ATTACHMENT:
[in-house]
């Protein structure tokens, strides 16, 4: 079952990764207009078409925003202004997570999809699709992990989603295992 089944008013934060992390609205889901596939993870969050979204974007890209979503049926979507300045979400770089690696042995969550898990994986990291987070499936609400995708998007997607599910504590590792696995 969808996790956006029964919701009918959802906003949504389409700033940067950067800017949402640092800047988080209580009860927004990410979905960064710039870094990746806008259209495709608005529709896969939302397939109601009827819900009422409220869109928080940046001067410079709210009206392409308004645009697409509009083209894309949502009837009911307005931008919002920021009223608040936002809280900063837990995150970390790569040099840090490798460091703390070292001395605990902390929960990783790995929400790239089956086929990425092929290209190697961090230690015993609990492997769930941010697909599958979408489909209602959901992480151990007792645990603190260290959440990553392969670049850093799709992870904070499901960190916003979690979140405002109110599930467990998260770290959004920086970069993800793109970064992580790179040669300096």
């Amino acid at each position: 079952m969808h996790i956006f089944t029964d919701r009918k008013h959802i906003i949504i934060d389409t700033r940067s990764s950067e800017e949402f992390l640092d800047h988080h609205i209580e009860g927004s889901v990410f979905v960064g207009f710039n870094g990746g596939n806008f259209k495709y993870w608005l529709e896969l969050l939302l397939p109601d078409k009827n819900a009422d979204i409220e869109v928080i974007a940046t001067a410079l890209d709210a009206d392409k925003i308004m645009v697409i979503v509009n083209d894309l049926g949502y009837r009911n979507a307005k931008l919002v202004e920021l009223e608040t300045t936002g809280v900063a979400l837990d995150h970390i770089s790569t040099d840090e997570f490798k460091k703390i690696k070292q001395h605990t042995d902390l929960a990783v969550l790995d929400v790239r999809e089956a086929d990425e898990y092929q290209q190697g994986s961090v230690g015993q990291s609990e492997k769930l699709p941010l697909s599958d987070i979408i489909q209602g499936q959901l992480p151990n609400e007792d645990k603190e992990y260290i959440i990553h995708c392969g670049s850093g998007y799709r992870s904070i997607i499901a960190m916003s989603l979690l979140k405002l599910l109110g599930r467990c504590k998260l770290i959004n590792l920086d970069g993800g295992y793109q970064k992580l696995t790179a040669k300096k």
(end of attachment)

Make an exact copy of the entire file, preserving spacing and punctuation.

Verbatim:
[in-house]
């Protein structure tokens, strides 16, 4: 079952990764207009078409925003202004997570999809699709992990989603295992 089944008013934060992390609205889901596939993870969050979204974007890209979503049926979507300045979400770089690696042995969550898990994986990291987070499936609400995708998007997607599910504590590792696995 969808996790956006029964919701009918959802906003949504389409700033940067950067800017949402640092800047988080209580009860927004990410979905960064710039870094990746806008259209495709608005529709896969939302397939109601009827819900009422409220869109928080940046001067410079709210009206392409308004645009697409509009083209894309949502009837009911307005931008919002920021009223608040936002809280900063837990995150970390790569040099840090490798460091703390070292001395605990902390929960990783790995929400790239089956086929990425092929290209190697961090230690015993609990492997769930941010697909599958979408489909209602959901992480151990007792645990603190260290959440990553392969670049850093799709992870904070499901960190916003979690979140405002109110599930467990998260770290959004920086970069993800793109970064992580790179040669300096």
């Amino acid at each position: 079952m969808h996790i956006f089944t029964d919701r009918k008013h959802i906003i949504i934060d389409t700033r940067s990764s950067e800017e949402f992390l640092d800047h988080h609205i209580e009860g927004s889901v990410f979905v960064g207009f710039n870094g990746g596939n806008f259209k495709y993870w608005l529709e896969l969050l939302l397939p109601d078409k009827n819900a009422d979204i409220e869109v928080i974007a940046t001067a410079l890209d709210a009206d392409k925003i308004m645009v697409i979503v509009n083209d894309l049926g949502y009837r009911n979507a307005k931008l919002v202004e920021l009223e608040t300045t936002g809280v900063a979400l837990d995150h970390i770089s790569t040099d840090e997570f490798k460091k703390i690696k070292q001395h605990t042995d902390l929960a990783v969550l790995d929400v790239r999809e089956a086929d990425e898990y092929q290209q190697g994986s961090v230690g015993q990291s609990e492997k769930l699709p941010l697909s599958d987070i979408i489909q209602g499936q959901l992480p151990n609400e007792d645990k603190e992990y260290i959440i990553h995708c392969g670049s850093g998007y799709r992870s904070i997607i499901a960190m916003s989603l979690l979140k405002l599910l109110g599930r467990c504590k998260l770290i959004n590792l920086d970069g993800g295992y793109q970064k992580l696995t790179a040669k300096k």